Return your census form

Our view: Responding to the decennial survey saves the government lots of money

March 18, 2010

Looking for a way to keep Washington from spending so much? The power is in your hands this month, with an opportunity you won't get again for another decade.

This week, 2010 Census forms began arriving in mailboxes across the country. If you fill it out and send it back in, it will cost the government 42 cents for a stamp. If you don't, the government will send someone to your door, and that costs an average of $57 for every response. The Census Bureau estimates that each percentage point increase in the mail response rate to the census saves $85 million. In 2000, about 72 percent of Americans (and 73 percent of Marylanders) mailed back their forms; if everyone did it this time, the government would save $1.5 billion.

The government goes to such great lengths to conduct the census because it's required in the Constitution. The information the government collects on who lives where is the basis for the apportionment of congressional seats among the states, and within states it is used to draw district lines for federal, state and local elected offices. An accurate count attempts to ensure that every person is given equal representation in their government.

Based on the population estimates the Census Bureau conducts between its actual counts, it doesn't look likely that Maryland will gain or lose any seats in Congress -- or votes in the Electoral College. But Pennsylvania is on the bubble to lose another seat after the two it shed following the 2000 census. The data collected by the Census Bureau are also used to allocate about $400 billion a year in federal aid for education, transportation, health care and other services. An accurate count makes sure the money goes to where it's actually needed.

In spite of the fact that the census has been conducted dozens of times over our nation's history and has so clearly benign a purpose, it is perennially greeted with suspicion, even hostility, by some. The list of frequently asked questions on the 2010 Census Web site hints at this. The first is about why the Census Bureau bought an ad during the Super Bowl (the agency wanted to reach the largest possible audience, CBS offered a good deal, and the Super Bowl is perhaps the only show on television in which people make a point of watching the ads). Other questions focus on whether the bureau hires criminals to conduct its counts (no), why it counts illegal immigrants (it always has) and whether the government will sell respondents' personal information (it's prohibited by law from sharing such data).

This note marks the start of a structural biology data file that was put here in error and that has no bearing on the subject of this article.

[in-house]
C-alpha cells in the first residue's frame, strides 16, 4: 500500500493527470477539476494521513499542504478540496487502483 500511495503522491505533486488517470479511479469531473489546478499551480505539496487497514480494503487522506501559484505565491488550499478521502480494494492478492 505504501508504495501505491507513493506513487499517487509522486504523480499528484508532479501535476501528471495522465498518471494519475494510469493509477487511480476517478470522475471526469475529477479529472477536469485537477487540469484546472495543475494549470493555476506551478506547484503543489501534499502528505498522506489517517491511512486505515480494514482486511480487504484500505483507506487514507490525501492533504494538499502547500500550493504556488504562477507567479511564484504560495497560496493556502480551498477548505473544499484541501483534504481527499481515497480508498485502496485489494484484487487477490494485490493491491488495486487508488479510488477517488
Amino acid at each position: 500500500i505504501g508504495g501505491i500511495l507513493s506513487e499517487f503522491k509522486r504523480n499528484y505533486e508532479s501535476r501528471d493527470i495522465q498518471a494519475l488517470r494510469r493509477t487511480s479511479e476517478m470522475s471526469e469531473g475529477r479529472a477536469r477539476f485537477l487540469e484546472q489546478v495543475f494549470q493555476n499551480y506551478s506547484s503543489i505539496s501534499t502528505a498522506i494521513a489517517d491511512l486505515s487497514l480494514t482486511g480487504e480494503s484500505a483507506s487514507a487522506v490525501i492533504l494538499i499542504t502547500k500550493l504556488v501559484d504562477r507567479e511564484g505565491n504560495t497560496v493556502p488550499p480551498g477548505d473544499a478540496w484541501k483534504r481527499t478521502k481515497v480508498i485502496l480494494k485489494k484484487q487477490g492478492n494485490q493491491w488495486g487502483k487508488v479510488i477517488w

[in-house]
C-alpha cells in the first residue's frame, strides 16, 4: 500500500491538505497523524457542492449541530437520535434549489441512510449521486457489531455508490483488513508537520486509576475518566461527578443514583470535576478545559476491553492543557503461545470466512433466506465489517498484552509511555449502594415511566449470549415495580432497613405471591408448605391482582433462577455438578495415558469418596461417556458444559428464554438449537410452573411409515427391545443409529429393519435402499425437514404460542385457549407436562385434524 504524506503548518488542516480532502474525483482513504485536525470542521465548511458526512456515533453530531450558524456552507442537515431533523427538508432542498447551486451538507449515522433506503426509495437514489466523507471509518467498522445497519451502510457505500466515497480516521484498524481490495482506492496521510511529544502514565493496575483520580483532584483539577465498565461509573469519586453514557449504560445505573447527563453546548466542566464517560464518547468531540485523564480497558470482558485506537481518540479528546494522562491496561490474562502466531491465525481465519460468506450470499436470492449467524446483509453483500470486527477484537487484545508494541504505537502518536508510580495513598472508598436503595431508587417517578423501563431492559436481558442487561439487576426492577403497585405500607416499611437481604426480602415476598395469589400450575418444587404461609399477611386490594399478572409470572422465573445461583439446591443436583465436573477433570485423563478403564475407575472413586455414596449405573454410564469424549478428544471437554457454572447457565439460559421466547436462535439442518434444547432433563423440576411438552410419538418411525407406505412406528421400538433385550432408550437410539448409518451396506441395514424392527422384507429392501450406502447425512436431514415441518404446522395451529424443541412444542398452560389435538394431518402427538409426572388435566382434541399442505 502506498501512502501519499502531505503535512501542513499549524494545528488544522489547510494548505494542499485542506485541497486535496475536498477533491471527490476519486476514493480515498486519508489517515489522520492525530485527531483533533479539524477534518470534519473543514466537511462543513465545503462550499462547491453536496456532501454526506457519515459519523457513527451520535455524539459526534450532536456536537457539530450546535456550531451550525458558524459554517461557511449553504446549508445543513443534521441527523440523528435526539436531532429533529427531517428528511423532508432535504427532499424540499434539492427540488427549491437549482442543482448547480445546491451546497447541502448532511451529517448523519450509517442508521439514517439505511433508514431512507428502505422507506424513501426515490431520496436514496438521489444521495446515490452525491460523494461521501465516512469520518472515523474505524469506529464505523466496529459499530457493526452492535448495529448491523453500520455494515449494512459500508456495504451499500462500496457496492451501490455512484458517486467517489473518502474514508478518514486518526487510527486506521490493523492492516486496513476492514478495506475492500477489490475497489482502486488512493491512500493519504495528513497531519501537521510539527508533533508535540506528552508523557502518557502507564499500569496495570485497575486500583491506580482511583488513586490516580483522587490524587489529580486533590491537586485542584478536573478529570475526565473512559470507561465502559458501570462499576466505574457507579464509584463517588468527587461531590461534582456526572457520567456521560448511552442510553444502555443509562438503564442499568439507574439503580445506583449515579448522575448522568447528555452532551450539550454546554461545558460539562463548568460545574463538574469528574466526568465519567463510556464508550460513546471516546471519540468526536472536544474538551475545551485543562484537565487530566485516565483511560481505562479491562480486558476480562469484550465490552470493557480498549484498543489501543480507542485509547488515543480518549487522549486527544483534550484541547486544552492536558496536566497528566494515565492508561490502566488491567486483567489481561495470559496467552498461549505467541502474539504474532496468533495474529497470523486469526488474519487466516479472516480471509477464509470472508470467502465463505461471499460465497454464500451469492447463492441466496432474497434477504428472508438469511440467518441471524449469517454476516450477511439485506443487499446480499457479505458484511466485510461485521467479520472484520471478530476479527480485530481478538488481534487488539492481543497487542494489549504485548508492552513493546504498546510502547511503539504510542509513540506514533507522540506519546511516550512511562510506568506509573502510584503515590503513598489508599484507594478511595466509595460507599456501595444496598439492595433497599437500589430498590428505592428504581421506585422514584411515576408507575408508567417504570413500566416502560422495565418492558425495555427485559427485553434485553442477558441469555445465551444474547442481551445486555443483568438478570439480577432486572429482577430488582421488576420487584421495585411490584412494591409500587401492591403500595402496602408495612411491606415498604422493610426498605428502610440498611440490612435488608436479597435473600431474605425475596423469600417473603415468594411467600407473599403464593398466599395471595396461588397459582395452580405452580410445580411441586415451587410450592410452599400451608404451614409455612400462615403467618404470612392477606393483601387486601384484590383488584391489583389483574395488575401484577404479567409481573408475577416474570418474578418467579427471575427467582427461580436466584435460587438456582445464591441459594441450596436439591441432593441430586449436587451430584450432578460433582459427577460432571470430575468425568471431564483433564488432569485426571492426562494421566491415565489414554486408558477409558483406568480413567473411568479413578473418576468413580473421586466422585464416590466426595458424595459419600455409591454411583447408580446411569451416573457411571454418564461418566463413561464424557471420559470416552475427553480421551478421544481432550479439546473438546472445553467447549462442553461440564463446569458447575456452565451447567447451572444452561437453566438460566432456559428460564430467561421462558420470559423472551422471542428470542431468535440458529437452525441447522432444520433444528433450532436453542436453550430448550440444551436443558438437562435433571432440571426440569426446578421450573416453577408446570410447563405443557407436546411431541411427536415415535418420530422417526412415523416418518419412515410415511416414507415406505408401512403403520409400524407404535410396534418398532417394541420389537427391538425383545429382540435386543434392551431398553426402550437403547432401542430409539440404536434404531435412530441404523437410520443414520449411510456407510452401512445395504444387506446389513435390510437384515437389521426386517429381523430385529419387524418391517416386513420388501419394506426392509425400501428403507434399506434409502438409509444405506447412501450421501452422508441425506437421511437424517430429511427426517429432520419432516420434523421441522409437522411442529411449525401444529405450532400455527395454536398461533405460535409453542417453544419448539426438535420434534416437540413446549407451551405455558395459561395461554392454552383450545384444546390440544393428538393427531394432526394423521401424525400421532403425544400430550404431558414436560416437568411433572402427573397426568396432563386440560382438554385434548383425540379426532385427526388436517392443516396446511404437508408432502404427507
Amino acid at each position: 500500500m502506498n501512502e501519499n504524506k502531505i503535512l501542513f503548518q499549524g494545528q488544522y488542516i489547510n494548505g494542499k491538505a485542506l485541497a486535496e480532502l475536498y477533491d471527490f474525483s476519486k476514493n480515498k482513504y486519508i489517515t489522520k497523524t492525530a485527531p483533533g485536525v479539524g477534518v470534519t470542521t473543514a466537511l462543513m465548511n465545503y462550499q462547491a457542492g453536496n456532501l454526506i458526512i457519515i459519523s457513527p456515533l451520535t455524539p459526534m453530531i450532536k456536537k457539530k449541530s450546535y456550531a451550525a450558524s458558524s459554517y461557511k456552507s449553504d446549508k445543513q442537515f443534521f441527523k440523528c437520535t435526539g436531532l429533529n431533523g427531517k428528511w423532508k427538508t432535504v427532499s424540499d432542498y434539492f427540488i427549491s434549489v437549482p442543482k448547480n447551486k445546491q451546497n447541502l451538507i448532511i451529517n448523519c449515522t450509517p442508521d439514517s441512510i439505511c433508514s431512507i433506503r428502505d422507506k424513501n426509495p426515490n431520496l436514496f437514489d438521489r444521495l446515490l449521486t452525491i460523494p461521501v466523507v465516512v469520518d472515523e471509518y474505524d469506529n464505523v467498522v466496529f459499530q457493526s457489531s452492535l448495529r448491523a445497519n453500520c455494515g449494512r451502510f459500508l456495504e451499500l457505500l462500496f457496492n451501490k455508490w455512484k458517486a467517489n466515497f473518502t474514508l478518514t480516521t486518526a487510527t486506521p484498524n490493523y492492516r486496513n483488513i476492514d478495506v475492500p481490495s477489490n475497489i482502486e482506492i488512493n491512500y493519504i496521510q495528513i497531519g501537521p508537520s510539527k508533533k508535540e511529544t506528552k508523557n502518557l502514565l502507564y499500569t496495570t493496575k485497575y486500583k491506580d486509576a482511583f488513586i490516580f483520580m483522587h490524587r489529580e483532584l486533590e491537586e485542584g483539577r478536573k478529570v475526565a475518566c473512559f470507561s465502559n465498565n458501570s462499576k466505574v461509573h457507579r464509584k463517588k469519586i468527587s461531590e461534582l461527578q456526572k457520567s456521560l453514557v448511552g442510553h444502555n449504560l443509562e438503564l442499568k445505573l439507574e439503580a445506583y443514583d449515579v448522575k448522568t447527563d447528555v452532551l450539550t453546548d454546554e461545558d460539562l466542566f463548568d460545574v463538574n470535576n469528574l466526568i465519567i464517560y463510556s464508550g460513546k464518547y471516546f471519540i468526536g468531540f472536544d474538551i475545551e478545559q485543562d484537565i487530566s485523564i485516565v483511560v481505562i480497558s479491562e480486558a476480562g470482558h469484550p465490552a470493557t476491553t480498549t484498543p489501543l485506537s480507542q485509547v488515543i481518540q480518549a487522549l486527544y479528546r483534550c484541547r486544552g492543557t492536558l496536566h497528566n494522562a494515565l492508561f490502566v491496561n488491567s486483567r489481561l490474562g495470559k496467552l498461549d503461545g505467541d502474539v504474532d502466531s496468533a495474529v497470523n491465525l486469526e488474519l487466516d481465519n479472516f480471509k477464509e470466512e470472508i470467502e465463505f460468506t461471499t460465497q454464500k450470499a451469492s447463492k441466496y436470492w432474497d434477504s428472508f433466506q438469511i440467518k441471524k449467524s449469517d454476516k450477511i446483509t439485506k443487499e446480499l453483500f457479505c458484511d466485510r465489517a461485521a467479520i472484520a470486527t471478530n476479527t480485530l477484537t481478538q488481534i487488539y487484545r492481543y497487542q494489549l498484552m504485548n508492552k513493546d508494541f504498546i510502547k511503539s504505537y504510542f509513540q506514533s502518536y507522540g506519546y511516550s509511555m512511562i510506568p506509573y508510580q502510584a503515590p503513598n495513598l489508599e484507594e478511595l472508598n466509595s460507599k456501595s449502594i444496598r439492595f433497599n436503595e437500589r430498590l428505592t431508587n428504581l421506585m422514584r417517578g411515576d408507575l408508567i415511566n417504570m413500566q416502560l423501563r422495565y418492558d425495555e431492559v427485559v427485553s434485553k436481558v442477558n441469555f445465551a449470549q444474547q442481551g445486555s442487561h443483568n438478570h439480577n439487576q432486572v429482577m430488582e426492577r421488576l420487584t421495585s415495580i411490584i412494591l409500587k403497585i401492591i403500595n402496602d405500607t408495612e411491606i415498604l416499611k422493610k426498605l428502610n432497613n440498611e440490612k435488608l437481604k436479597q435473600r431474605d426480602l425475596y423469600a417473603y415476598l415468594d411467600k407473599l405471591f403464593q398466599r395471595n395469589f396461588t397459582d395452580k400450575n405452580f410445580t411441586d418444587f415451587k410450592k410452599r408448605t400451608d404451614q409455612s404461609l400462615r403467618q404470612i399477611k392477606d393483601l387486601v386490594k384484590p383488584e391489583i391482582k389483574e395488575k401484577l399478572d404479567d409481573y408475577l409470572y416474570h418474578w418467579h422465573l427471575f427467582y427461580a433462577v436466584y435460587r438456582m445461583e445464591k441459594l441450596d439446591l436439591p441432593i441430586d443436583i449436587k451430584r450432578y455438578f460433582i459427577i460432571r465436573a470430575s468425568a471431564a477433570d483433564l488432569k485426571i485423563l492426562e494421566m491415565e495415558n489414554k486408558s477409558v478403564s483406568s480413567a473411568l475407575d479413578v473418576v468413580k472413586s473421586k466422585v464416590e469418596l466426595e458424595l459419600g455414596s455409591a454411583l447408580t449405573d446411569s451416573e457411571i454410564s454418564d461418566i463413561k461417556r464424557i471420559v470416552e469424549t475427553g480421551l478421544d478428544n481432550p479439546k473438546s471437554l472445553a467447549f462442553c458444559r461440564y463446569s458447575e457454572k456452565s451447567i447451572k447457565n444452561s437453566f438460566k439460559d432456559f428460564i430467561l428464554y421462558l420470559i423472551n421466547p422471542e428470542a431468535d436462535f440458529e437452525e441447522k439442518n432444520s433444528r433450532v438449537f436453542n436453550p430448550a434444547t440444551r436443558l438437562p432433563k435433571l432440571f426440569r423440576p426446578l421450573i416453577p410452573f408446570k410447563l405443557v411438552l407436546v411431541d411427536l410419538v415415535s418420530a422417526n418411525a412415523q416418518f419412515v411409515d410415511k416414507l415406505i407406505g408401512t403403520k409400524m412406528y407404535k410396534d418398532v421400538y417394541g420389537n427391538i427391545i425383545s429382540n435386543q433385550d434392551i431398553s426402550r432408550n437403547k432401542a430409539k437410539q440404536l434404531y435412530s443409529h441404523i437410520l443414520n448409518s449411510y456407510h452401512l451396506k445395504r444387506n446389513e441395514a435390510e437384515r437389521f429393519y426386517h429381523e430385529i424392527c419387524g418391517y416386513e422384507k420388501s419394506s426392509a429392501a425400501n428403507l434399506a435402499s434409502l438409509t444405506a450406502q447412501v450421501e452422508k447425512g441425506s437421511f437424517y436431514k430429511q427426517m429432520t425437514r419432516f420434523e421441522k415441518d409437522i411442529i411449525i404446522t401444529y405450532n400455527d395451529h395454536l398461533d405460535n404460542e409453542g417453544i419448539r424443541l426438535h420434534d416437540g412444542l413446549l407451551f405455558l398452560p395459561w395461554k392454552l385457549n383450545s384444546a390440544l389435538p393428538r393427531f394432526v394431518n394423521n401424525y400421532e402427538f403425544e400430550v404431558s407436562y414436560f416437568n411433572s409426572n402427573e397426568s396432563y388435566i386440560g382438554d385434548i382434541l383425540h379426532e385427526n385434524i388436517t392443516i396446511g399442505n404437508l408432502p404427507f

But this year's census should seem less intrusive. In recent censuses, the bureau sent two different forms to households. Most got a short form, asking basic information about the number of people in the household, their age, race and sex. But a sampling of people got a long form that asked dozens of questions about income, citizenship status, educational attainment, even the number of rooms in your house. Some people found that nosy and had a hard time seeing why it was necessary.

This time, the Census Bureau has done away with that. Those questions are now handled in annual surveys. Everyone will get a short form this year with just 10 questions, not all that different from the six that were part of the original census in 1790.

It's simple, it's crucial for the operation of our political system, it ensures that government funds are spent where they're needed, and mailing back the form saves the taxpayers a bundle of money. There aren't many times when you can do something so important with so little effort.

Readers respond

Just completed my census form. Easy enough. For all the paranoid people out there: Use water to seal your envelope. If you lick the envelope, Big Brother might get a DNA sample from you ... Just kidding ... or not.

Rob

The results are supposed to determine how many representatives we have in the House? And the illegals, diplomats and international workers that will be counted are supposed to help project that how?

R. Taylor

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